As antiestablishment anger swept other parts of the nation, Georgia Republicans tapped an 18-year congressional veteran dogged by ethics allegations as the party's nominee for governor.
After a bitter runoff that featured nasty attack ads and dueling endorsements from potential 2012 presidential contenders, former U.S. Rep. Nathan Deal defeated ex-Secretary of State Karen Handel by 2,489 votes out of more than a half-million cast, according to unofficial returns.
Handel, who had cast herself as an outsider, conceded the race Wednesday, avoiding what could have been a drawn-out recount. Deal now faces a general election battle with Democrat Roy Barnes, a one-term governor who was ousted eight years ago by Republicans.
"The best thing for our party is to rally around Congressman Deal as our nominee in the fight against Roy Barnes," Handel said in a statement. "Barnes would return Georgia to a past that is best kept in our rearview mirror."
Republicans quickly closed ranks around Deal, with Handel leading the way. There was no mention of her campaign attacks when she labeled Deal "a corrupt relic of Washington."
Republicans quickly took aim at Barnes, who also has a lengthy political resume, including 22 years in the Legislature and four in the governor's mansion. Republicans are linking Barnes to the Obama administration, while Barnes argues that Georgia's ruling Republicans are driving the state to ruin.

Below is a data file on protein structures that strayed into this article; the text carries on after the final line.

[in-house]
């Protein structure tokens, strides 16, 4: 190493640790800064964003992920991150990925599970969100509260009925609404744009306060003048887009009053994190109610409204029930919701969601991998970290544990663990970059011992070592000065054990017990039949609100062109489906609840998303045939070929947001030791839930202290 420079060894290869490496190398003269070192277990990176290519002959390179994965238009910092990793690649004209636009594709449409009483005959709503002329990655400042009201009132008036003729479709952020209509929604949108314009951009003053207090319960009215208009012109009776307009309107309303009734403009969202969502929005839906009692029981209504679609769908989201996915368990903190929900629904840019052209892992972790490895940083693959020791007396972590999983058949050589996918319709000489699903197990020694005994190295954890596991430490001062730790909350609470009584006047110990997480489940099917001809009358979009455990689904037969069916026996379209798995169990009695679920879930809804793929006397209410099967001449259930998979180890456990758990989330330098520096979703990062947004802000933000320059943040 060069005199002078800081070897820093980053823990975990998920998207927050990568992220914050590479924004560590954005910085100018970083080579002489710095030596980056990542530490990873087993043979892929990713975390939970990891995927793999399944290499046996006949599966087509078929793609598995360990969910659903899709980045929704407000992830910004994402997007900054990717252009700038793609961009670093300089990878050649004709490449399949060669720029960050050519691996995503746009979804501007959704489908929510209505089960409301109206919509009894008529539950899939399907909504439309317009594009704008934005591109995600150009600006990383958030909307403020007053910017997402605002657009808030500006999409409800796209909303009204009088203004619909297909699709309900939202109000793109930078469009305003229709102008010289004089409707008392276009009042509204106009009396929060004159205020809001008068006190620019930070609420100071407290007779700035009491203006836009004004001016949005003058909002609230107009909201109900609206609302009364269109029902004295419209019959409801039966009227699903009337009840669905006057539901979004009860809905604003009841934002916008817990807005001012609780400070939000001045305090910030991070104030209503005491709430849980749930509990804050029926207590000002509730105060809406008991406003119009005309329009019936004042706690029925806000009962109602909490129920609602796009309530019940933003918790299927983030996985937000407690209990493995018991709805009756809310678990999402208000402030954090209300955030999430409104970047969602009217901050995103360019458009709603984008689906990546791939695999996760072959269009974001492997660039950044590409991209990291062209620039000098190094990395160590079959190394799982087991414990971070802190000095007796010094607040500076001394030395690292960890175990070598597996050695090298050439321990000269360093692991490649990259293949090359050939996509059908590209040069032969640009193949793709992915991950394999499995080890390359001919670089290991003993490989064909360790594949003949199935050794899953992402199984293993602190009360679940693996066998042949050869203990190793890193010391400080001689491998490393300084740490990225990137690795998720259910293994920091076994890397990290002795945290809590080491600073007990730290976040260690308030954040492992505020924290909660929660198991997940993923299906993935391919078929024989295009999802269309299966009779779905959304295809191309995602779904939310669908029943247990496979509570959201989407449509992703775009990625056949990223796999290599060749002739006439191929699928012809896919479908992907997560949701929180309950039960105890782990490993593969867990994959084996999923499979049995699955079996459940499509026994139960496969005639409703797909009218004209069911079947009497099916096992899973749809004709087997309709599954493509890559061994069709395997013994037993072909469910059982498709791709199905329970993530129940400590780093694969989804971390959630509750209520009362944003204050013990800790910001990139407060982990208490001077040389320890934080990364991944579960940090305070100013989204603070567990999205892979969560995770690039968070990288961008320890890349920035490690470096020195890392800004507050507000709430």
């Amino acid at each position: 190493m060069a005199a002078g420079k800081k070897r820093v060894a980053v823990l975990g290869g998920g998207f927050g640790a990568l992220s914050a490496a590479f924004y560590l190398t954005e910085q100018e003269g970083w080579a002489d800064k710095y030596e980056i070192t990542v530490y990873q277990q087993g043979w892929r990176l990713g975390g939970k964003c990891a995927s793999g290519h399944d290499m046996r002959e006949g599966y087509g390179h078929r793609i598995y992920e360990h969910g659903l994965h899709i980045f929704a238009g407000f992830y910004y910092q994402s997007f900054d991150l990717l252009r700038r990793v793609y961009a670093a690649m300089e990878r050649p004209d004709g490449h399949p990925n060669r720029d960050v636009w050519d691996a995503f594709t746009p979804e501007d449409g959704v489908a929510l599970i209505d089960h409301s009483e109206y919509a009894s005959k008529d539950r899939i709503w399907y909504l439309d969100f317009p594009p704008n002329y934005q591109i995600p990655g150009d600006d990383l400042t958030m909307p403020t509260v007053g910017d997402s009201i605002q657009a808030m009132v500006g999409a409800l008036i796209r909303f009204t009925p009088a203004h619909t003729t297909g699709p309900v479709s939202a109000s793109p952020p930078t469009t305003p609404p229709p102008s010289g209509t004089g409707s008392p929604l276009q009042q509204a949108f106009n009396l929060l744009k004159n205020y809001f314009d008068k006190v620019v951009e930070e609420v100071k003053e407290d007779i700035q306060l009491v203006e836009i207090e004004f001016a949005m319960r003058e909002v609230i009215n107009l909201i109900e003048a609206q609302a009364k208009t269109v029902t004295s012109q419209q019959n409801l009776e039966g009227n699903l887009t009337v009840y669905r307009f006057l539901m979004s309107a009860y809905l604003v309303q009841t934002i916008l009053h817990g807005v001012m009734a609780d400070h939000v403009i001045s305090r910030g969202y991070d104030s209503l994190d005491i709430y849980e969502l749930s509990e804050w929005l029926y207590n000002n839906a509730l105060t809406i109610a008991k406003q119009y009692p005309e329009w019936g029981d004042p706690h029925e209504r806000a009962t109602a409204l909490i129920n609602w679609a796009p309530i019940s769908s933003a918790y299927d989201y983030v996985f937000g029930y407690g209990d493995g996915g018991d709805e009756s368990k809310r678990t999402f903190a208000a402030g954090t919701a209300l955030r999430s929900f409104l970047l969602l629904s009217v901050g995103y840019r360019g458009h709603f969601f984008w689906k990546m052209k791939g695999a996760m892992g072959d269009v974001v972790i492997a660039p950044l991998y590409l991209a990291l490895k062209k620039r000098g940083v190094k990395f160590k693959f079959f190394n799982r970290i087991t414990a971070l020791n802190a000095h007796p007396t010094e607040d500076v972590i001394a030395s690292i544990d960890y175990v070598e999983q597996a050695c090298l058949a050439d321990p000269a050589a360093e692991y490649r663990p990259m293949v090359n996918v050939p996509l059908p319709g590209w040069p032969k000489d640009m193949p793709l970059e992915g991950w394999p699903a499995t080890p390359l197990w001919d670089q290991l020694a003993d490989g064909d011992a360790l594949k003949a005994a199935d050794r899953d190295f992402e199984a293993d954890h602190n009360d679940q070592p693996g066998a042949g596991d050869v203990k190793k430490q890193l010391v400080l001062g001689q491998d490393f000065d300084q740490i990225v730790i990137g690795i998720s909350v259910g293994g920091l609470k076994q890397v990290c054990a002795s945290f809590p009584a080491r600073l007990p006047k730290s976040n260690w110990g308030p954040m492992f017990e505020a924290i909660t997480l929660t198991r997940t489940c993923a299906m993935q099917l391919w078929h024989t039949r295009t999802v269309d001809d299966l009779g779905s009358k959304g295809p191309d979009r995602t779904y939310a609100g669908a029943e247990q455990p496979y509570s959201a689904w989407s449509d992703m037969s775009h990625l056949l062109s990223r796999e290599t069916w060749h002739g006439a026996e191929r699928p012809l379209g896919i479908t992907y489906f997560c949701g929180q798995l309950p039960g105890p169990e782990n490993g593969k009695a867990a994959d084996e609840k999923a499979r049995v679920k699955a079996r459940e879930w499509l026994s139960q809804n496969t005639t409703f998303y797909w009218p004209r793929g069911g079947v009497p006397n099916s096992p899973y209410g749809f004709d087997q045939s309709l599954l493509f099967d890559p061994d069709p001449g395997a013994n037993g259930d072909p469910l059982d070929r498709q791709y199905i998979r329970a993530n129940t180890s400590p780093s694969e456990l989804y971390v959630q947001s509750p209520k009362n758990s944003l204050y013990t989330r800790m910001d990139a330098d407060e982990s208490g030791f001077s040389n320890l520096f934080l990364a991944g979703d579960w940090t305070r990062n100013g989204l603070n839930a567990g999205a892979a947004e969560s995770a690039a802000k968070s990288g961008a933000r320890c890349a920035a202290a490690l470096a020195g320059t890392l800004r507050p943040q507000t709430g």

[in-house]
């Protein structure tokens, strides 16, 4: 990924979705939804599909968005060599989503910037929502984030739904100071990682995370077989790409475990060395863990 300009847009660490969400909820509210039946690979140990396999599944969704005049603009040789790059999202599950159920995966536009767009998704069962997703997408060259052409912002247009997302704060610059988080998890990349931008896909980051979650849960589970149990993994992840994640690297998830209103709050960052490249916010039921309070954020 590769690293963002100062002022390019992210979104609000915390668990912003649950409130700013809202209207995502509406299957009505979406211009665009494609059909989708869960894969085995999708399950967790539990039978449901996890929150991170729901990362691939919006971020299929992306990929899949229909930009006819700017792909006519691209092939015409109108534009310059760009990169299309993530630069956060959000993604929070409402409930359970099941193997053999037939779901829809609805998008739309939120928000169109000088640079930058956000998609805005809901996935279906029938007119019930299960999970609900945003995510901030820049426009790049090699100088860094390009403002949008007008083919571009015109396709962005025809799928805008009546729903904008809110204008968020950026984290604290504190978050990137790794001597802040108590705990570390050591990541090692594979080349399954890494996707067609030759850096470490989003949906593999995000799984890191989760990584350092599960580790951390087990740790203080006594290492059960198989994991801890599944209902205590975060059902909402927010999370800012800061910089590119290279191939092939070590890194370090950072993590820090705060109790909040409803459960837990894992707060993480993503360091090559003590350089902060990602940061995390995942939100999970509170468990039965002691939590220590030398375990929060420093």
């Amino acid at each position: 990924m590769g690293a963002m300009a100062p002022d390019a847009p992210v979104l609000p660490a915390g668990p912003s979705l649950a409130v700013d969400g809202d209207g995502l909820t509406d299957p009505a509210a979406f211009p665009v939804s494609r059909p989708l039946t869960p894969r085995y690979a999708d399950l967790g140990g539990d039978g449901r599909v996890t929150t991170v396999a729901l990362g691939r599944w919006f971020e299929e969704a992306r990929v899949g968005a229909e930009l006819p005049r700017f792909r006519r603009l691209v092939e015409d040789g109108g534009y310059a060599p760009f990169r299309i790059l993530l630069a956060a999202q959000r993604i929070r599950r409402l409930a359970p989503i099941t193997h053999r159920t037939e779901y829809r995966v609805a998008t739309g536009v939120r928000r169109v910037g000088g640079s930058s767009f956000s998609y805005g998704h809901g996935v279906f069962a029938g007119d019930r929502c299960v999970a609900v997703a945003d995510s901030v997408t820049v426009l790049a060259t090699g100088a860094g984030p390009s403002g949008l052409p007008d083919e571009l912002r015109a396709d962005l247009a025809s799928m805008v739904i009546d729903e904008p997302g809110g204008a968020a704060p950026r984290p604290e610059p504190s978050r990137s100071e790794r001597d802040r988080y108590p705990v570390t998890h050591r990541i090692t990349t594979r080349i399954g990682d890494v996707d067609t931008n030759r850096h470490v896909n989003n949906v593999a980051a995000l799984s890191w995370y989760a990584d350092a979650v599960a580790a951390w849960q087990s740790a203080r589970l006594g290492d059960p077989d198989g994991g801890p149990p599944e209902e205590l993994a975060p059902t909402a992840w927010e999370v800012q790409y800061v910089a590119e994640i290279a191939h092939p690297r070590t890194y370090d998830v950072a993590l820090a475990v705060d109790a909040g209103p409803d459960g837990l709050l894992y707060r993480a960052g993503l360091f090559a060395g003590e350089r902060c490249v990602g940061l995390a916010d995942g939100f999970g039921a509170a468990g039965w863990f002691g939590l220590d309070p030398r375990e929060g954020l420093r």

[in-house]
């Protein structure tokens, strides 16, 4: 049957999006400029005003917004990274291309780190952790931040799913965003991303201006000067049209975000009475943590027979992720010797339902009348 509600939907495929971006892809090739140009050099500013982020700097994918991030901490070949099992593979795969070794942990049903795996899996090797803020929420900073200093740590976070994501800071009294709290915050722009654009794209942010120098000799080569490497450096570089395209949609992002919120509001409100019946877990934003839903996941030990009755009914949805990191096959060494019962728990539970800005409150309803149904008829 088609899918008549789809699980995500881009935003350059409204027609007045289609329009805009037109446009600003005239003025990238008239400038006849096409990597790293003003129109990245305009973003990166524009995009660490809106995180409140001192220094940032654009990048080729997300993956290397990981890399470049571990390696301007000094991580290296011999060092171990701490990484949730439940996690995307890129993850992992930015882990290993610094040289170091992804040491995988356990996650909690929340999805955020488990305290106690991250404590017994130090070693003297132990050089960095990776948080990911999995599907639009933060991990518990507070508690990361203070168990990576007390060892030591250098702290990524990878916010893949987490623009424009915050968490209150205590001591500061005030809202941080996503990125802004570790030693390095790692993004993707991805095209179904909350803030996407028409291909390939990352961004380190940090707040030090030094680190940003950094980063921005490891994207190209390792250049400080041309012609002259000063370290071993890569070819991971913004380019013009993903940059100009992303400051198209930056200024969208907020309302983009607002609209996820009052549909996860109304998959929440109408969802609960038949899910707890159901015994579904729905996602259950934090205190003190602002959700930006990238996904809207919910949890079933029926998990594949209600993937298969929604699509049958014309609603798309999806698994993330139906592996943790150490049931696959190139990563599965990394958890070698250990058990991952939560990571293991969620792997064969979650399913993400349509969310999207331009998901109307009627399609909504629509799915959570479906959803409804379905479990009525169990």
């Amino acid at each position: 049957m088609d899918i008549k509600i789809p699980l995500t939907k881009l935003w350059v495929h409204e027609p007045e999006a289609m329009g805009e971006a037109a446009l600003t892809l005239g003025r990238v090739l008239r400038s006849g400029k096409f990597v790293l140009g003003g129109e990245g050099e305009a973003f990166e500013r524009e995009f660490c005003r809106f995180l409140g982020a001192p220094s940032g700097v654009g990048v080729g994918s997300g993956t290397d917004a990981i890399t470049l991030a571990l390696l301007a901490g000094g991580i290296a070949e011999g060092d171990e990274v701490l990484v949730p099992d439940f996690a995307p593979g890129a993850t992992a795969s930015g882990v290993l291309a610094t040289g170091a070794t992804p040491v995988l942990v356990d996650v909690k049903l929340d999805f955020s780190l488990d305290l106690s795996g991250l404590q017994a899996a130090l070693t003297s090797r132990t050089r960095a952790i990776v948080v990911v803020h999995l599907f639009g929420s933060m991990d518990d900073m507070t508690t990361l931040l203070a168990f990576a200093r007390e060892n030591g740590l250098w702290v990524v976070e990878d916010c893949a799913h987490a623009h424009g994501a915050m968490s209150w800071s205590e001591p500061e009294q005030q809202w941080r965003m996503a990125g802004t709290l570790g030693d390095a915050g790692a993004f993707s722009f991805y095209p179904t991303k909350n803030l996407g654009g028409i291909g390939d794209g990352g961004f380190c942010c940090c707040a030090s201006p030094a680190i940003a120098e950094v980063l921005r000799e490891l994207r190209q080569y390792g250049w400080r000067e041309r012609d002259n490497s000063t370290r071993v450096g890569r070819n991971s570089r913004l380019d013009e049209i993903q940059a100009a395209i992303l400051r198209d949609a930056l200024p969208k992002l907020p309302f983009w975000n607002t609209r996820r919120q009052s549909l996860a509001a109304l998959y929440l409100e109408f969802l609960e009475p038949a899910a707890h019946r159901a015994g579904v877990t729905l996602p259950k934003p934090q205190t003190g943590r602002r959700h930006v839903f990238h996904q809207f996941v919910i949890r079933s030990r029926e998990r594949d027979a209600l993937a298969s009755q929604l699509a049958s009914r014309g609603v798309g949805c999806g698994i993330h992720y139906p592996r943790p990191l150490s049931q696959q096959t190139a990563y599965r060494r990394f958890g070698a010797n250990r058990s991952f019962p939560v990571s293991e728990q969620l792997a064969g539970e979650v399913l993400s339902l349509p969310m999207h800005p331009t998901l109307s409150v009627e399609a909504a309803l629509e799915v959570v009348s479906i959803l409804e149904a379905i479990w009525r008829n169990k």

While Georgia went with a political pedigree, elsewhere in the nation inexperience appeared to be a plus.
In Connecticut, World Wrestling Entertainment executive Linda McMahon nabbed the GOP senatorial nomination in her first run for office. And appointed Sen. Michael Bennet, of Colorado, won the Democratic nomination over a political veteran. It was Bennet's first time appearing on the ballot.
During the campaign, Handel hammered Deal on ethics allegations and attacked the "good ol' boy" network.
Earlier this year, the Office of Congressional Ethics found Deal may have violated U.S. House rules by lobbying state officials to keep intact a lucrative deal with the state that earned his auto salvage business $1.5 million from 2004 to 2008. Deal stepped down shortly before the office issued its findings to run for governor.
Georgia's revenue commissioner has received a federal subpoena related to his discussions with Deal, who says he has not been told he is the target or subject of a federal investigation.
During the campaign, Deal bashed Handel for being too liberal on abortion and gay rights.
Despite her ties to outgoing Gov. Sonny Perdue, Handel ran as an outsider and was the pick of former Alaska Gov. Sarah Palin. High-wattage political endorsements from Palin and others made Georgia's gubernatorial runoff look like a proving ground for the 2012 presidential race. Ex-presidential contender Mike Huckabee backed Deal as did former U.S. House Speaker Newt Gingrich. Mitt Romney, another 2009 White House contender, supported Handel.
The Palin touch proved not enough to push Handel to the finish line.
After coming in first in the state's seven-person July 20 primary — 11 percentage points ahead of Deal — Handel saw her lead evaporate.